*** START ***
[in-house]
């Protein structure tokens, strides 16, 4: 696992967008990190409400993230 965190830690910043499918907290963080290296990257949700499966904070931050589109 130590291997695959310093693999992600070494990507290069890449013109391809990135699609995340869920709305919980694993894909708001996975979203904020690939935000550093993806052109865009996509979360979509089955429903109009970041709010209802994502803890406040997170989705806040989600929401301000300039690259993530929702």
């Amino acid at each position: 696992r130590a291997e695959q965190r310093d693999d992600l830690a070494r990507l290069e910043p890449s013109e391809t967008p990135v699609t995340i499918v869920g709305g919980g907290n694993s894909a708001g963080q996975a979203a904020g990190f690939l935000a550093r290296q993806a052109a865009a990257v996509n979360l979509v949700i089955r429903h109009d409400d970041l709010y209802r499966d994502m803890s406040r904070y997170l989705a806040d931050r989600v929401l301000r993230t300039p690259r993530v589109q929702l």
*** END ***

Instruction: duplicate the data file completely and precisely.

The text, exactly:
[in-house]
């Protein structure tokens, strides 16, 4: 696992967008990190409400993230 965190830690910043499918907290963080290296990257949700499966904070931050589109 130590291997695959310093693999992600070494990507290069890449013109391809990135699609995340869920709305919980694993894909708001996975979203904020690939935000550093993806052109865009996509979360979509089955429903109009970041709010209802994502803890406040997170989705806040989600929401301000300039690259993530929702």
């Amino acid at each position: 696992r130590a291997e695959q965190r310093d693999d992600l830690a070494r990507l290069e910043p890449s013109e391809t967008p990135v699609t995340i499918v869920g709305g919980g907290n694993s894909a708001g963080q996975a979203a904020g990190f690939l935000a550093r290296q993806a052109a865009a990257v996509n979360l979509v949700i089955r429903h109009d409400d970041l709010y209802r499966d994502m803890s406040r904070y997170l989705a806040d931050r989600v929401l301000r993230t300039p690259r993530v589109q929702l």